Neither deal will come cheap, but Google and Microsoft have the money. More importantly, this is yet another market that they can't afford to let Apple run away with if they can buy a solution. They can. Now it's just a matter of seeing who buys what -- and how soon.

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Read/Post Comments (3) | Recommend This Article (2)

Comments from our Foolish Readers

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  • Report this Comment On June 01, 2014, at 12:26 PM, tjc206 wrote:

    Purchasing Spotify would give Xbox Music a serious subscriber base. They are making nice moves on the Xbox One. I like this article's thinking.

  • Report this Comment On June 01, 2014, at 5:27 PM, secularinvestor wrote:

    Oh dear, yet another Foolish, ill informed article.

    iTines is still the largest music download site and by far largest music retailer in the world, by a huge margin.

    iTunes Radio is a great success. Only launched in September last year by the earnings call 6 weeks ago it had already amassed 20 million subscribers, making it by now the second most popular music cloud service, overtaking Spotify and even about to overtake Sirius radio!

    What makes this growth even more stunning is that iTunes radio has only been available in North America, but is now starting to be rolled out to the rest of the world.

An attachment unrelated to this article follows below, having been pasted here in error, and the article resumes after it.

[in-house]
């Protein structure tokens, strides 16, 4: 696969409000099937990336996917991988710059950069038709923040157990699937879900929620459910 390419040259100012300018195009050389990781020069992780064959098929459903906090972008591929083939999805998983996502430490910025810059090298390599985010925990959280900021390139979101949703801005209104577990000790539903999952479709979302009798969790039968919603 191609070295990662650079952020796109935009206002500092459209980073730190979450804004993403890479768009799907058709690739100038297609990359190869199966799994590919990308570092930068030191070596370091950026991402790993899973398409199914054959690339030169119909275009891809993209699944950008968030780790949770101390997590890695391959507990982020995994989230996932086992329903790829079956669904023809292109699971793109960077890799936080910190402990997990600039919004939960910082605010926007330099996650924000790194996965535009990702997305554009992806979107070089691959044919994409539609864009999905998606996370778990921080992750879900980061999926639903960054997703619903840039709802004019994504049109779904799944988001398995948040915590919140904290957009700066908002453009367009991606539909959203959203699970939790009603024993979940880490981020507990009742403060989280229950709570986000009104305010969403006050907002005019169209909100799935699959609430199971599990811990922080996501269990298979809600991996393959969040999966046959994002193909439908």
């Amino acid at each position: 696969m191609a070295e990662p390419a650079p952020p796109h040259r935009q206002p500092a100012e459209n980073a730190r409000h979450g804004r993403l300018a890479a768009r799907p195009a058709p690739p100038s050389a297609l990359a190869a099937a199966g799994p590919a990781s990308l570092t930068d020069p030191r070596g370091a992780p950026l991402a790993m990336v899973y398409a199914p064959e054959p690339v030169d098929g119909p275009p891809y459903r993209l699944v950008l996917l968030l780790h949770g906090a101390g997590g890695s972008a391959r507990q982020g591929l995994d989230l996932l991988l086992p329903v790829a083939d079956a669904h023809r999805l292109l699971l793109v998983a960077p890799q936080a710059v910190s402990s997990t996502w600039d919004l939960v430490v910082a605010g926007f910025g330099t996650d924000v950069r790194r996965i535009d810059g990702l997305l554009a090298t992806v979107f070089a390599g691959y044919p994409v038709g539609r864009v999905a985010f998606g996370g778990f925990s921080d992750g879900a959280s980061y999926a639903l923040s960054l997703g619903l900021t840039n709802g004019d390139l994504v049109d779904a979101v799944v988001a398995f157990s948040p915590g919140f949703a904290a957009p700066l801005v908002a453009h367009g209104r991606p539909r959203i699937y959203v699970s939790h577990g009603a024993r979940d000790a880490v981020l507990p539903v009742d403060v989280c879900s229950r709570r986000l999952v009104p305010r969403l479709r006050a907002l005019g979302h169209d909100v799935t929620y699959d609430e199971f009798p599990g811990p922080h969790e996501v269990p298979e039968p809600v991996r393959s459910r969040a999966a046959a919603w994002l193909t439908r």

iTunes radio is fast catching much longer established Pandora, with its 70 million global subscribers.

    Beats Music is nothing like Spotify. Instead of computer generated play lists it has lists curated by 200 expert, music loving human beings, which results in a far better music experience. Adding that expertise to iTune’s radio's massive number of fast growing subscribers will greatly enhance their enjoyment and give iTunes a huge competitive edge.

    That same Beats human curated expertise can also be added to iTunes downloads site, stimulating interest and demand among music lovers around the world.

  • Report this Comment On June 02, 2014, at 7:21 AM, TomFoolery wrote:

    Microsoft acquired Nokia and thus Noakia Music and thus their streaming service, Nokia MixRadio.


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Rick Munarriz

Rick has been writing for Motley Fool since 1995 where he's a Consumer and Tech Stocks Specialist. Yes, that's a long time. He's been an analyst for Motley Fool Rule Breakers and a portfolio lead analyst for Motley Fool Supernova since each newsletter service's inception. He earned his BBA and MBA from the University of Miami, and he now lives a block from his alma mater.